Dinner at Dan: Biblical and Archaeological Evidence for Sacred Feasts at Iron Age II Tel Dan and Their Significance
Greer, Jonathan S.
Leiden: Brill, 2013 pp. xxii + 191. Ä98,00
Culture and History of the Ancient Near East, 66
Edited by Thomas Schneider
Description: Jonathan S. Greer provides biblical and archaeological evidence for sacred feasting at the Levantine site of Tel Dan from the late 10th century - mid-8th century BCE. Biblical texts are argued to reflect a Yahwistic and traditional religious context for these feasts and a fresh analysis of previously unpublished animal bone, ceramic, and material remains from the temple complex at Tel Dan sheds light on sacrificial prescriptions, cultic realia, and movements within this sacred space. Greer concludes that feasts at Dan were utilized by the kings of Northern Israel initially to unify tribal factions and later to reinforce distinct social structures as a society strove to incorporate its tribal past within a monarchic framework.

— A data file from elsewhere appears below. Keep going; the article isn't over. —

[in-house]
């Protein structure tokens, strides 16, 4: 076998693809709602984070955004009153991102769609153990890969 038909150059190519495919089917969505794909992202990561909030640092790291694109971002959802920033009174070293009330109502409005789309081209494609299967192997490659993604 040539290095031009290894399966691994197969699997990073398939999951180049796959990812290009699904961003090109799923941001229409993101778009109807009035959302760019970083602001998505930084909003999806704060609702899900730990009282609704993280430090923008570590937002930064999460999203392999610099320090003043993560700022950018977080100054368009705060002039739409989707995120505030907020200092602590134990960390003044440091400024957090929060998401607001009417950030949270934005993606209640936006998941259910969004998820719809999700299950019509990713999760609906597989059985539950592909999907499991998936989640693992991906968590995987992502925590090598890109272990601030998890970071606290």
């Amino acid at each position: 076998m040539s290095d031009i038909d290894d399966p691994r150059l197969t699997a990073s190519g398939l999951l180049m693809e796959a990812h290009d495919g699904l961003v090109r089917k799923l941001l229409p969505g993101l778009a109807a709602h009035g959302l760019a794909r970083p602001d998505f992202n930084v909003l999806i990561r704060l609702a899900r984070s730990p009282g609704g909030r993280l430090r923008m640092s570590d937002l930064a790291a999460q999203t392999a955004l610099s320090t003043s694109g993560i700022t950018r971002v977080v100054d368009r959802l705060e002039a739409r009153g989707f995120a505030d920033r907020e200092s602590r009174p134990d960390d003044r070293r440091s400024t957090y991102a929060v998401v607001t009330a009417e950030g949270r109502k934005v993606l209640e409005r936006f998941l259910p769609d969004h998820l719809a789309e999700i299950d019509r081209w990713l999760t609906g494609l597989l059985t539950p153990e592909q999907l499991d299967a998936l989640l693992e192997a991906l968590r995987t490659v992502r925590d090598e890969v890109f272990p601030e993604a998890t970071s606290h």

Subjects: Bible, Hebrew Bible/Old Testament, Literature, Methods, Historical Approaches
Review by Aren M. Maeir
Citation: Aren M. Maeir, review of Jonathan S. Greer, Dinner at Dan: Biblical and Archaeological Evidence for Sacred Feasts at Iron Age II Tel Dan and Their Significance, Review of Biblical Literature [http://www.bookreviews.org] (2015).
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